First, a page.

These Aussie mums are giving ‘Free Mum Hugs’ to LGBTIQ people

free mum hugs australia group photo
Image: courtesy of Sandy Collins

They’re the Australian mums who are determined to make sure no LGBTIQ person feels unloved or not accepted.

They belong to Free Mum Hugs Australia, a group of parents who want to “let the LGBTIQ+ community know they are unconditionally loved and accepted” for who they are.

For the past few years, the group’s volunteer huggers have attended various pride events to give the free hugs, high-fives and conversation to any Pridegoers who need them. The volunteers have been to events in Brisbane, the Sunshine Coast, Perth and Melbourne.

During Covid, the group built a hugging puppet to allow socially-distanced hugs.

Mum Sandy Collins started Free Mum Hugs Australia, based on a similar US movement, in 2019 after her teenage son came out as gay.

“We’ve heard stories from people who hadn’t had hugs from their parents in ages,” Collins told ABC News.

“Some of them hadn’t even seen or spoken to their parents.

“We don’t let go until they do, and they’re just blown away. Sometimes there’s silence and just tears, it’s really emotional.”

She said all of the mums want to show all LGBTIQ people “love and unconditional acceptance.”

“[We meet] some people who’ve had suicidal ideations,” she said.

“There are statistics saying that kids who have acceptance are far less likely to commit suicide or to even have ideations of suicide.

“It makes the biggest difference just to love your kid. Don’t argue about things, just go and do your research and love your child.”

Collins said she started the group after her then 19-year-old son Nick told his parents he was gay.

“I was part of a fundamental church and it was such a shock. That wasn’t part of our world view,” she said.

“We were taught gay people were abominations and promiscuous and this was my gorgeous son who just happened to be attracted to boys and not girls.”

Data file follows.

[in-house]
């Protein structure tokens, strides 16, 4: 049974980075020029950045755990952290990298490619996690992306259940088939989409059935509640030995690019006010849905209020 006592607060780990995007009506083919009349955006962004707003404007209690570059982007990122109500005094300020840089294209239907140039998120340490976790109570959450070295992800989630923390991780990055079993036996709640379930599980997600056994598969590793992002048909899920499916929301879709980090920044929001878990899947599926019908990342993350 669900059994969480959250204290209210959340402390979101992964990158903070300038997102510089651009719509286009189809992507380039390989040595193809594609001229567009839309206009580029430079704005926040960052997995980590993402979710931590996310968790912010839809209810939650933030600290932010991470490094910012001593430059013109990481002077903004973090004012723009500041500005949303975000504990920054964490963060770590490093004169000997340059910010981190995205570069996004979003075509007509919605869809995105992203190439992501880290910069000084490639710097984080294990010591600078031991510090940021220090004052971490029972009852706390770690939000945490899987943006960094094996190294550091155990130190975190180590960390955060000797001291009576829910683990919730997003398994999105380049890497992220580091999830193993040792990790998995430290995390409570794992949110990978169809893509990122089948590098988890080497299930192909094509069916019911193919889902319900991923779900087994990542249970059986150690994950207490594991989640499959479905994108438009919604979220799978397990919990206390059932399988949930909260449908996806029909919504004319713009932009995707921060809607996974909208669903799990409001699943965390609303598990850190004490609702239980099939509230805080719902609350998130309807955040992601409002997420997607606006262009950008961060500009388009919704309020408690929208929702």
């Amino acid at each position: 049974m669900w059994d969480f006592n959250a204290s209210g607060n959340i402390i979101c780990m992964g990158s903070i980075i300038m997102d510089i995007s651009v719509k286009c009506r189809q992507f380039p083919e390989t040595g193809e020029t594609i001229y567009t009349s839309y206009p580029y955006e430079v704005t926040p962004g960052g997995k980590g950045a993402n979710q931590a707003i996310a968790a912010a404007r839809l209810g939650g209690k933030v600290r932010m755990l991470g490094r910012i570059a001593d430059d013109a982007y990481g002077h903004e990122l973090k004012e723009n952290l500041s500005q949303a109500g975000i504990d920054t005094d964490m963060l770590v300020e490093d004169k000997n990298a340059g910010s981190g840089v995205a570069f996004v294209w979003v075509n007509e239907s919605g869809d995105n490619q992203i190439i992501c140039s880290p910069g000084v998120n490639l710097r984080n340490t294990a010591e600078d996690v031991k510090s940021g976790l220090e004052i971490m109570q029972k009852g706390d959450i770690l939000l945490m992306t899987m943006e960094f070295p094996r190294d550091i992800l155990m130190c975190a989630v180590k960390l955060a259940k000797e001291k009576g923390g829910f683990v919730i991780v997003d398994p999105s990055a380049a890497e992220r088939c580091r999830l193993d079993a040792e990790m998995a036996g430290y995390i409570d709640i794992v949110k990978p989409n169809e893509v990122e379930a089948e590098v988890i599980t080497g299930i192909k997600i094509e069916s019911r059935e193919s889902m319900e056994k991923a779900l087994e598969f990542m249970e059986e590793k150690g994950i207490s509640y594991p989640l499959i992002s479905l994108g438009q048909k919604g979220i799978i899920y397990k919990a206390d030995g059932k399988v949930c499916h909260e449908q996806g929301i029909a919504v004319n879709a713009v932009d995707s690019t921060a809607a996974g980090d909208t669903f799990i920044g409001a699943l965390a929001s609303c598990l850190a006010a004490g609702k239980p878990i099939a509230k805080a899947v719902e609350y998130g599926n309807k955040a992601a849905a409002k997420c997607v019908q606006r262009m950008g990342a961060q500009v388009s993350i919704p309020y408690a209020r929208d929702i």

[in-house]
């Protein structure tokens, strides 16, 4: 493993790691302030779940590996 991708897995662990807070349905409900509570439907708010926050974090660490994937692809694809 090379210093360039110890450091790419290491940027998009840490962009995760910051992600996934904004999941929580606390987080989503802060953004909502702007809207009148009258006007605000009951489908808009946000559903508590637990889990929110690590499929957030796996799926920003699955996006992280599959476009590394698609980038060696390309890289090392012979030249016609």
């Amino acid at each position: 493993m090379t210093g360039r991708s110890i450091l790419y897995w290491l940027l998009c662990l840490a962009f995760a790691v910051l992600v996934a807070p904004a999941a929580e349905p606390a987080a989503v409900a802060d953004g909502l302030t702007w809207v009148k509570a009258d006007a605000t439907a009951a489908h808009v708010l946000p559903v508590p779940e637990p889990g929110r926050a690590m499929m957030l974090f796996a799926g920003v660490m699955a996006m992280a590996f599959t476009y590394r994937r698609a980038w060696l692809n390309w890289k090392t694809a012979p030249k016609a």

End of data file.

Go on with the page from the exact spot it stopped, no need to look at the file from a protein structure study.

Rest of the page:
But Collins sought out support and changed her “whole world view”.

“I’m very sad to say he was not going to come out, as he thought that we would reject him,” she said.

“That breaks my heart that any parent would reject their son.

“So it was really wonderful when he realised we really accepted him and loved him unconditionally. We tell him, ‘We just love you exactly the way you are’.”

But Collins said sadly, that’s not an experience shared by everyone.

Since 2019, the Free Mum Hugs Australia group has grown and now includes fathers giving Free Dad Hugs, as well as siblings and extended family members.

As well as pride events, members of the group have also attended some protest rallies to give out free hugs.

Queensland hugger Tasha Hungerford told the ABC both the pandemic and divisive national debates on trans inclusion and religious discrimination had impacted the community.

“People are really, really struggling with just not feeling accepted in the wider community because of this past year,” she said.

Follow Free Mum Hugs Australia at the group’s Facebook page here.

If you need someone to talk to, help is available from QLife on 1800 184 527 or online at, Lifeline on 13 11 14, Kids Helpline on 1800 55 1800, or beyondblue on 1300 22 4636.

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